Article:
Journal of Energy in Southern Africa • Vol 19 No 4 • November 2008
Energy from the exhaust gas of an internal combus-
tion engine is used to power an absorption refriger-
ation system to air-condition an ordinary passenger
car. The theoretical design is verified by a unit that
is tested under both laboratory and road-test condi-
tions. For the latter, the unit is installed in a Nissan
1400 truck and the results indicate a successful pro-
totype and encouraging prospects for future devel-
Keywords: car air-conditioning, absorption refriger-
ation, renewable energy
Since 1987 the Montreal Protocol controls the use
and release of CFCs and has set a time-scale sched-
ule for eliminating their production. This agreement
is an historic step in the ongoing process of building
consensus regarding environmental impacts of
CFCs (Epstein and Manwell, 1992).
One of the HCFCs, R-22, and one of the HFCs,
R-134a, are utilised as substitutes for CFCs, but the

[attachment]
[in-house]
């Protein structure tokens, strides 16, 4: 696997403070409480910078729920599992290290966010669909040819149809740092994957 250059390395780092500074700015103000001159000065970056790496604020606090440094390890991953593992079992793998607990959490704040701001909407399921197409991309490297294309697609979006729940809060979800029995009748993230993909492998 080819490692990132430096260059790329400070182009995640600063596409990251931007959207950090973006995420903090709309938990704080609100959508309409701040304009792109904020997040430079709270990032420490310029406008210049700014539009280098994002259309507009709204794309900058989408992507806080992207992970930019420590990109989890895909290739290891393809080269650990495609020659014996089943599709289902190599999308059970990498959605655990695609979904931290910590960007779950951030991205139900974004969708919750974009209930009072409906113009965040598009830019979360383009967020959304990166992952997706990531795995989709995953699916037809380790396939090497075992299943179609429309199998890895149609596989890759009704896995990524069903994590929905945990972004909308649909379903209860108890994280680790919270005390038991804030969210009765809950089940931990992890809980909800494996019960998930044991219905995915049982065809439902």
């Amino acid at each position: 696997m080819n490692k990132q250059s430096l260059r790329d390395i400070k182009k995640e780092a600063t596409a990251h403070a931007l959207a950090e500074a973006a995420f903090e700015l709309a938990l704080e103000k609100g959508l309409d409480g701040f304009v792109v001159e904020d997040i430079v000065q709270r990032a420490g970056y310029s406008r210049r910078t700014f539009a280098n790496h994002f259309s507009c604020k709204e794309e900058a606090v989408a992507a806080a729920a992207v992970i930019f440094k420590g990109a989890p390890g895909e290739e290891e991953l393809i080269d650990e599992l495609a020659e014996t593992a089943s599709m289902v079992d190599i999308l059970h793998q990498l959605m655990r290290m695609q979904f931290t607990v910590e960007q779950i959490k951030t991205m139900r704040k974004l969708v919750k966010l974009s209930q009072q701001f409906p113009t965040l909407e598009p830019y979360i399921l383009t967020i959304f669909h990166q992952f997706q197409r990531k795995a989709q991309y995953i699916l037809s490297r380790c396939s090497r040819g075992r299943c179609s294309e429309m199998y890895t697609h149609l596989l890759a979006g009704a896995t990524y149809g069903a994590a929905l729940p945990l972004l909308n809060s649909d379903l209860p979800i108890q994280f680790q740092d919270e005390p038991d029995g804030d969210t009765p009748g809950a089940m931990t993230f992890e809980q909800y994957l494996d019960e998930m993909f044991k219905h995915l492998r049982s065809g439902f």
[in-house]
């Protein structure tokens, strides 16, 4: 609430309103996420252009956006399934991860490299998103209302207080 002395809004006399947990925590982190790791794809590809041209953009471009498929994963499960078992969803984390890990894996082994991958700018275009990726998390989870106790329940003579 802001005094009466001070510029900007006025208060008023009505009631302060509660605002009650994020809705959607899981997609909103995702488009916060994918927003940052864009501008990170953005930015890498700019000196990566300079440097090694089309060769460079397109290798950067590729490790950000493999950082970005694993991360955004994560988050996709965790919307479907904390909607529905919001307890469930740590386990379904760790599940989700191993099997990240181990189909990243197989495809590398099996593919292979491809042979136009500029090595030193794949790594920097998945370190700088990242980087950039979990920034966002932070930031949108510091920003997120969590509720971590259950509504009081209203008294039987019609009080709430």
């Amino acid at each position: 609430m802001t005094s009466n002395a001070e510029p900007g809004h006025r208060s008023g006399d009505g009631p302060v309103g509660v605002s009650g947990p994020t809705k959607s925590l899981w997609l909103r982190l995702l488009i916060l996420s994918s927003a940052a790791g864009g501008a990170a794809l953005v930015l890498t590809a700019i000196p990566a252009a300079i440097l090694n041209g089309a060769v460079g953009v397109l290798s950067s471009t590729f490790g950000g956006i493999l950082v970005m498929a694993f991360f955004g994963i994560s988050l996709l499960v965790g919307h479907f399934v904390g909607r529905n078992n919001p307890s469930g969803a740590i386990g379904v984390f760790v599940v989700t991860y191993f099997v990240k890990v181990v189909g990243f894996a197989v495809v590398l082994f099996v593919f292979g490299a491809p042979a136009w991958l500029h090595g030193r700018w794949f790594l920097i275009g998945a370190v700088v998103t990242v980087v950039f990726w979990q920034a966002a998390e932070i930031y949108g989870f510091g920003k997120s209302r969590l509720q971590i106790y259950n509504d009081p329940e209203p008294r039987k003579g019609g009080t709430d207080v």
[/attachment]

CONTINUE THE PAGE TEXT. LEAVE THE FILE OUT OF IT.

HCFCs and HFCs will face similar restriction for
their high GWP 9 the parameter of Global Warming
Potential). For comparison, some of the working flu-
ids’ ODP (the parameter of Ozone Depletion
Potential ) and GWP are listed in Table 1 (Epstein
and Manwell, 1992).
To date, almost all car air-conditioning systems
are charged with R-134a. However, alternatives
with lower GWP than R-134a are desirable.
Some new systems are being developed in order
to revitalise the use of ecologically safe refrigerants.
For example, a system for car air-conditioning using
CO2 as the refrigerant has been developed by
Lorentzen and Pettersen (1993). The testing of a
laboratory prototype has shown that CO2
acceptable refrigerant for car air-conditioners.
Due to the international attempt to find alterna-
tive energies, absorption refrigeration has become a
prime system for many cooling applications. Where
thermal energy is available the absorption refrigera-
tor can very well substitute the vapour compression
Table 1: Environmental impact